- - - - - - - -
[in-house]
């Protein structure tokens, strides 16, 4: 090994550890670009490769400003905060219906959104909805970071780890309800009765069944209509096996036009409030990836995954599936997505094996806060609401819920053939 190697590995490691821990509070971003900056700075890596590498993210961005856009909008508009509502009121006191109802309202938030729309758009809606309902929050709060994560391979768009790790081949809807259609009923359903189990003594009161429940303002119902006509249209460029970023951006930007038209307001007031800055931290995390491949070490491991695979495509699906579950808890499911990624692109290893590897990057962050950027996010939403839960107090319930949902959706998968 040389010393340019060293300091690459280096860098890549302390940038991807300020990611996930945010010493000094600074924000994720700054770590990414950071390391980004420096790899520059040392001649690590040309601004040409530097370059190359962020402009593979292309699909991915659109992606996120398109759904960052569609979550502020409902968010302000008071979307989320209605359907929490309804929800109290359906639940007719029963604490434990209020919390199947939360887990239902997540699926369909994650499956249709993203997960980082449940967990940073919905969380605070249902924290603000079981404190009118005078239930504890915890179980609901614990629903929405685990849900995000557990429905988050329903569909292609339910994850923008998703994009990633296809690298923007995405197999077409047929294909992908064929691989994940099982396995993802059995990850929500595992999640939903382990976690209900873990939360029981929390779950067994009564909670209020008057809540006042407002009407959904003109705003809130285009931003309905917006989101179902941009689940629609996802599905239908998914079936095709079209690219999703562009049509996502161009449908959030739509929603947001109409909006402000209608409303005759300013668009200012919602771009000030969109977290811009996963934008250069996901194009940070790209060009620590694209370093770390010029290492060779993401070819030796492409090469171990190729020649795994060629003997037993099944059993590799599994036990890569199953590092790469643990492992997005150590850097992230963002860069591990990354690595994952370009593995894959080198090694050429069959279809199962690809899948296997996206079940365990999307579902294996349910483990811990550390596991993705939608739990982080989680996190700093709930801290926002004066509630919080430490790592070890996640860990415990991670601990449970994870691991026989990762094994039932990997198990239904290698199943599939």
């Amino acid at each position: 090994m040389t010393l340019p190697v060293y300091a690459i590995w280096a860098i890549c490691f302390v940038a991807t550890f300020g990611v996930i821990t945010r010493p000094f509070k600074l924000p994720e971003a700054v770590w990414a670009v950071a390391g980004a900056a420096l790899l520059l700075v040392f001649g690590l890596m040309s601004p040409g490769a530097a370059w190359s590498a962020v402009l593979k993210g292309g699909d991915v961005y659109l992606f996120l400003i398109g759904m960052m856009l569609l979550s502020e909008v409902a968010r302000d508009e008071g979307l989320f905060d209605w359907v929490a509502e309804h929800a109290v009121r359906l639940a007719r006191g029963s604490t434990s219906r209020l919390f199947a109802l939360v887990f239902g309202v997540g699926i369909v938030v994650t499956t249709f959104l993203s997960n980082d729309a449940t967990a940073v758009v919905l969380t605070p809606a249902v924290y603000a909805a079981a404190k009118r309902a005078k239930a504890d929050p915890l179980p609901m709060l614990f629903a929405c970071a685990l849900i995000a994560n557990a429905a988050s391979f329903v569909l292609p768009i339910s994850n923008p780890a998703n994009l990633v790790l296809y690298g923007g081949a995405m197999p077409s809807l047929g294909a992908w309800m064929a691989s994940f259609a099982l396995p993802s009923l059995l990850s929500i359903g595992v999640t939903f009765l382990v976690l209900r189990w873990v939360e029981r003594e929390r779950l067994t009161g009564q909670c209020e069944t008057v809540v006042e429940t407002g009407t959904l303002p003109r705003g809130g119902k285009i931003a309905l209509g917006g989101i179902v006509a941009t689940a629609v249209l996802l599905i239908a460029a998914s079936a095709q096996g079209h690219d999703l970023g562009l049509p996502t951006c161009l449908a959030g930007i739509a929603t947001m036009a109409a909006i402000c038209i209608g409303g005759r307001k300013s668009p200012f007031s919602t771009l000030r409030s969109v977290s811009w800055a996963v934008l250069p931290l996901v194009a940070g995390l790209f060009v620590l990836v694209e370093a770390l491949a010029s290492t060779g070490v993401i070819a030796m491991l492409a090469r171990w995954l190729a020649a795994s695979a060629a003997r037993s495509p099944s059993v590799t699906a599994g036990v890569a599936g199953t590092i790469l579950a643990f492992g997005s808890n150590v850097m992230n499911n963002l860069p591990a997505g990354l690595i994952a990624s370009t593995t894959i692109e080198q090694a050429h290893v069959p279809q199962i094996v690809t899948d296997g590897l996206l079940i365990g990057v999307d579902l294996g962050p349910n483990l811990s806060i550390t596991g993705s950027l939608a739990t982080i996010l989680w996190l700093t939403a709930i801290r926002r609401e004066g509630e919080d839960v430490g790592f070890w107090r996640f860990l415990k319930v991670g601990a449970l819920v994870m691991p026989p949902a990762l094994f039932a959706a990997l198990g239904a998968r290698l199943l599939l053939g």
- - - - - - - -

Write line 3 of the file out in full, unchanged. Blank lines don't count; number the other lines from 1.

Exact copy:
């Amino acid at each position: 090994m040389t010393l340019p190697v060293y300091a690459i590995w280096a860098i890549c490691f302390v940038a991807t550890f300020g990611v996930i821990t945010r010493p000094f509070k600074l924000p994720e971003a700054v770590w990414a670009v950071a390391g980004a900056a420096l790899l520059l700075v040392f001649g690590l890596m040309s601004p040409g490769a530097a370059w190359s590498a962020v402009l593979k993210g292309g699909d991915v961005y659109l992606f996120l400003i398109g759904m960052m856009l569609l979550s502020e909008v409902a968010r302000d508009e008071g979307l989320f905060d209605w359907v929490a509502e309804h929800a109290v009121r359906l639940a007719r006191g029963s604490t434990s219906r209020l919390f199947a109802l939360v887990f239902g309202v997540g699926i369909v938030v994650t499956t249709f959104l993203s997960n980082d729309a449940t967990a940073v758009v919905l969380t605070p809606a249902v924290y603000a909805a079981a404190k009118r309902a005078k239930a504890d929050p915890l179980p609901m709060l614990f629903a929405c970071a685990l849900i995000a994560n557990a429905a988050s391979f329903v569909l292609p768009i339910s994850n923008p780890a998703n994009l990633v790790l296809y690298g923007g081949a995405m197999p077409s809807l047929g294909a992908w309800m064929a691989s994940f259609a099982l396995p993802s009923l059995l990850s929500i359903g595992v999640t939903f009765l382990v976690l209900r189990w873990v939360e029981r003594e929390r779950l067994t009161g009564q909670c209020e069944t008057v809540v006042e429940t407002g009407t959904l303002p003109r705003g809130g119902k285009i931003a309905l209509g917006g989101i179902v006509a941009t689940a629609v249209l996802l599905i239908a460029a998914s079936a095709q096996g079209h690219d999703l970023g562009l049509p996502t951006c161009l449908a959030g930007i739509a929603t947001m036009a109409a909006i402000c038209i209608g409303g005759r307001k300013s668009p200012f007031s919602t771009l000030r409030s969109v977290s811009w800055a996963v934008l250069p931290l996901v194009a940070g995390l790209f060009v620590l990836v694209e370093a770390l491949a010029s290492t060779g070490v993401i070819a030796m491991l492409a090469r171990w995954l190729a020649a795994s695979a060629a003997r037993s495509p099944s059993v590799t699906a599994g036990v890569a599936g199953t590092i790469l579950a643990f492992g997005s808890n150590v850097m992230n499911n963002l860069p591990a997505g990354l690595i994952a990624s370009t593995t894959i692109e080198q090694a050429h290893v069959p279809q199962i094996v690809t899948d296997g590897l996206l079940i365990g990057v999307d579902l294996g962050p349910n483990l811990s806060i550390t596991g993705s950027l939608a739990t982080i996010l989680w996190l700093t939403a709930i801290r926002r609401e004066g509630e919080d839960v430490g790592f070890w107090r996640f860990l415990k319930v991670g601990a449970l819920v994870m691991p026989p949902a990762l094994f039932a959706a990997l198990g239904a998968r290698l199943l599939l053939g």